4. (C) The referendum campaign heated up significantly during the past week. Pro-Basescu rallies have taken place in 14 cities abroad, including in Toronto, Montreal, Paris, London, Dublin, Hamburg, Munich, Rome, and Brussels. Within Romania, large pro-Basescu rallies took place in Cluj, Constanta, and on May 11 in Craiova, with an estimated 30,000 faithful, along with a demonstration in Iasi on May 13, which drew some 25,000 participants. Geoana's rival rally in Iasi this past weekend drew some 6-8,000 participants. Interestingly, Geoana has jointly organized his anti-Basescu rallies in Iasi and Sibiu with Vadim Tudor's extremist PRM, a step Geoana probably would have preferred not to take had his position been stronger.
5. (C) Pan-European political parties outside Romania are also being drawn into the contest. The European People's Party (EPP) President Wilfried Martens gave his support to Basescu and said he expects him to win the Referendum. Moreover, Europarliamentarian Markus Ferber has sent a letter to European Commission deputy President Frattini that the UDMR should be expelled from the EPP because it voted against
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a sister party when it voted for Basescu's suspension. The Party of European Socialists (PES) has come out in support of the PSD and PNL, which seek to impeach Basescu.
6. (C) The Romanian Orthodox Church has also been drawn into the referendum battle. In an appeal to the Constitutional Court, the Metropolitan of Cluj (along with seven other Orthodox priests) condemned Parliament's action in passing laws that facilitate extending Basescu's suspension if the referendum is declared "invalid" (e.g., if voter turnout falls below 50 percent). The appeal also objected to the fact that the parliament had arrogated to itself the right to decide against the President even if a majority of Romanians vote against the suspension. The Cluj Metropolitan warned that Romania would be" returning to the practices of a totalitarian regime" and the continued suspension would be "politically immoral."
7. (C) Some Romanian NGO's and the pro-Basescu PD have expressed concerns about the integrity of the voting process. These include questions about the ambiguous way in which the ballot is phrased, deliberate campaign practices of the anti-Basescu forces to confuse voters over the significance of a "yes" or "no" response to the referendum question, and the degree to which the government is determined to prevent voter fraud. The Saturday (vice Sunday) date of the referendum is unprecedented in post-1989 Romanian elections, and may have been intended as a way to reduce voter turnout. Others have specifically raised concerns about multiple voting by "flying voters". (note: this is not an unreasonable concern given the history of significant irregularities in the first round of the 2004 presidential elections.) The integrity of the vote count is also worrisome, as PD contacts say that they will be outnumbered by other party representatives in the polling places. NGOs have also expressed concerns about the adequacy and organization of voting procedures for the two million Romanian citizens residing abroad. The Pro Democracy NGO told us that observing the referendum abroad will be "almost impossible", and is thus a tempting target for vote fraud.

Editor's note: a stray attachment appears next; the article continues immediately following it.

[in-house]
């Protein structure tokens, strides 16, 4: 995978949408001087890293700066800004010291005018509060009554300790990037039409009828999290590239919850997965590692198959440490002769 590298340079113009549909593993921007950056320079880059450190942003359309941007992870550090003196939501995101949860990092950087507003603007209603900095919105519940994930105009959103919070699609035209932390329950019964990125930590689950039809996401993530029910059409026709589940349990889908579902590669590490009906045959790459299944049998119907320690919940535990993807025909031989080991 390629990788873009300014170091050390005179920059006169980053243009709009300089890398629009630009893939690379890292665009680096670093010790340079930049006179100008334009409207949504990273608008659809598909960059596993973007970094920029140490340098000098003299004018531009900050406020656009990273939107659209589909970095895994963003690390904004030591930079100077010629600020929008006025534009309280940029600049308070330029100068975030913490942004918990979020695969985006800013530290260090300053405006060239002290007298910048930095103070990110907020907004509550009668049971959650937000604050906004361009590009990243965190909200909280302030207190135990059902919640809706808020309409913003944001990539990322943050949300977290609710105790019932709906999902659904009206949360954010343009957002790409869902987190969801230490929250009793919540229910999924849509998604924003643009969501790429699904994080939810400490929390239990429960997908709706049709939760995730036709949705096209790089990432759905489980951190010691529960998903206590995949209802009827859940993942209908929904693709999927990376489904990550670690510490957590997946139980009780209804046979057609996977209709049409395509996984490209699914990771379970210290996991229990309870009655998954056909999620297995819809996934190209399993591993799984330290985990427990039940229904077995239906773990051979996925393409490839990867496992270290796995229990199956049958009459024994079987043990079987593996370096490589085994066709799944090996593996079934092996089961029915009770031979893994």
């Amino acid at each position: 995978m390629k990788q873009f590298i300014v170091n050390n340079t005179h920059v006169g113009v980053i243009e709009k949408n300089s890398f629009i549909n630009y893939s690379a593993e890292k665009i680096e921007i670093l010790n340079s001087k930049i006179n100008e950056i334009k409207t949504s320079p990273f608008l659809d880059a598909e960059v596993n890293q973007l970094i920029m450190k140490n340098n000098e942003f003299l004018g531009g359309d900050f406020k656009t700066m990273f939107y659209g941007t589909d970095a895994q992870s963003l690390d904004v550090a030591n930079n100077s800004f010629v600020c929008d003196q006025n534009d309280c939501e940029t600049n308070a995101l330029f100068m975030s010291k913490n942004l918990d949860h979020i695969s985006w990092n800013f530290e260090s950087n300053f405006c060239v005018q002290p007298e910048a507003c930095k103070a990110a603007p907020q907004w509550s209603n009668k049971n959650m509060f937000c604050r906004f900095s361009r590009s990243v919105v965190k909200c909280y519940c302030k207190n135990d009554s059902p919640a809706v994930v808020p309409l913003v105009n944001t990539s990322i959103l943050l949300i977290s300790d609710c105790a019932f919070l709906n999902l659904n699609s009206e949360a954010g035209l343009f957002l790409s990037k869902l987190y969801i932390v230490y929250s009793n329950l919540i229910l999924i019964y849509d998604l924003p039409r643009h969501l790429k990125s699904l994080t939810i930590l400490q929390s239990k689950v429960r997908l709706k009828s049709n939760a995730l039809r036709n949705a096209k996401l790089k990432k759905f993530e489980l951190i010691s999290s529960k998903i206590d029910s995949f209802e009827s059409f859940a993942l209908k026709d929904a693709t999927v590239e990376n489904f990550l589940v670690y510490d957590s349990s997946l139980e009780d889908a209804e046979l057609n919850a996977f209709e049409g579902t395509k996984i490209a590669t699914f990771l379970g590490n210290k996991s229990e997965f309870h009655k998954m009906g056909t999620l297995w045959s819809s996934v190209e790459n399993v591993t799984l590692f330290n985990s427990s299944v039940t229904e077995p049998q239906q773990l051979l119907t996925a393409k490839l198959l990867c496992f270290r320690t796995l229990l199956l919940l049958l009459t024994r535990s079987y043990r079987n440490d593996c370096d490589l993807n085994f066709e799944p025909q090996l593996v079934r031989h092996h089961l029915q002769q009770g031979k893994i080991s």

8. (C) Comment: Over the past week, the anti-Basescu forces have begun to deploy their big guns in the campaign effort. PM Tariceanu has publicly alleged that Basescu is guilty of links with the communist-era Securitate, and has called for the public not to return him to office. Now that Basescu has publicly labeled former President Iliescu in his list of "oligarchs," Iliescu has gone public with ferocious criticism of the Romanian president. The PSD's open embrace of the PRM as a partner in jointly organizing campaign rallies is disturbing, since it lends credence to the extreme right. In contrast, right nationalist PNG President Gigi Becali is now calling for Basescu's retention as President. If the latest polls are right, Basescu has opened up a commanding lead, with up to seventy percent of Romanians likely to vote in Saturday's referendum indicating that they would back him. Yet there will be more twists and turns in this saga before it is over, and with the stakes so high, it is difficult to believe that everyone will play by the rules. End Comment. TAUBMAN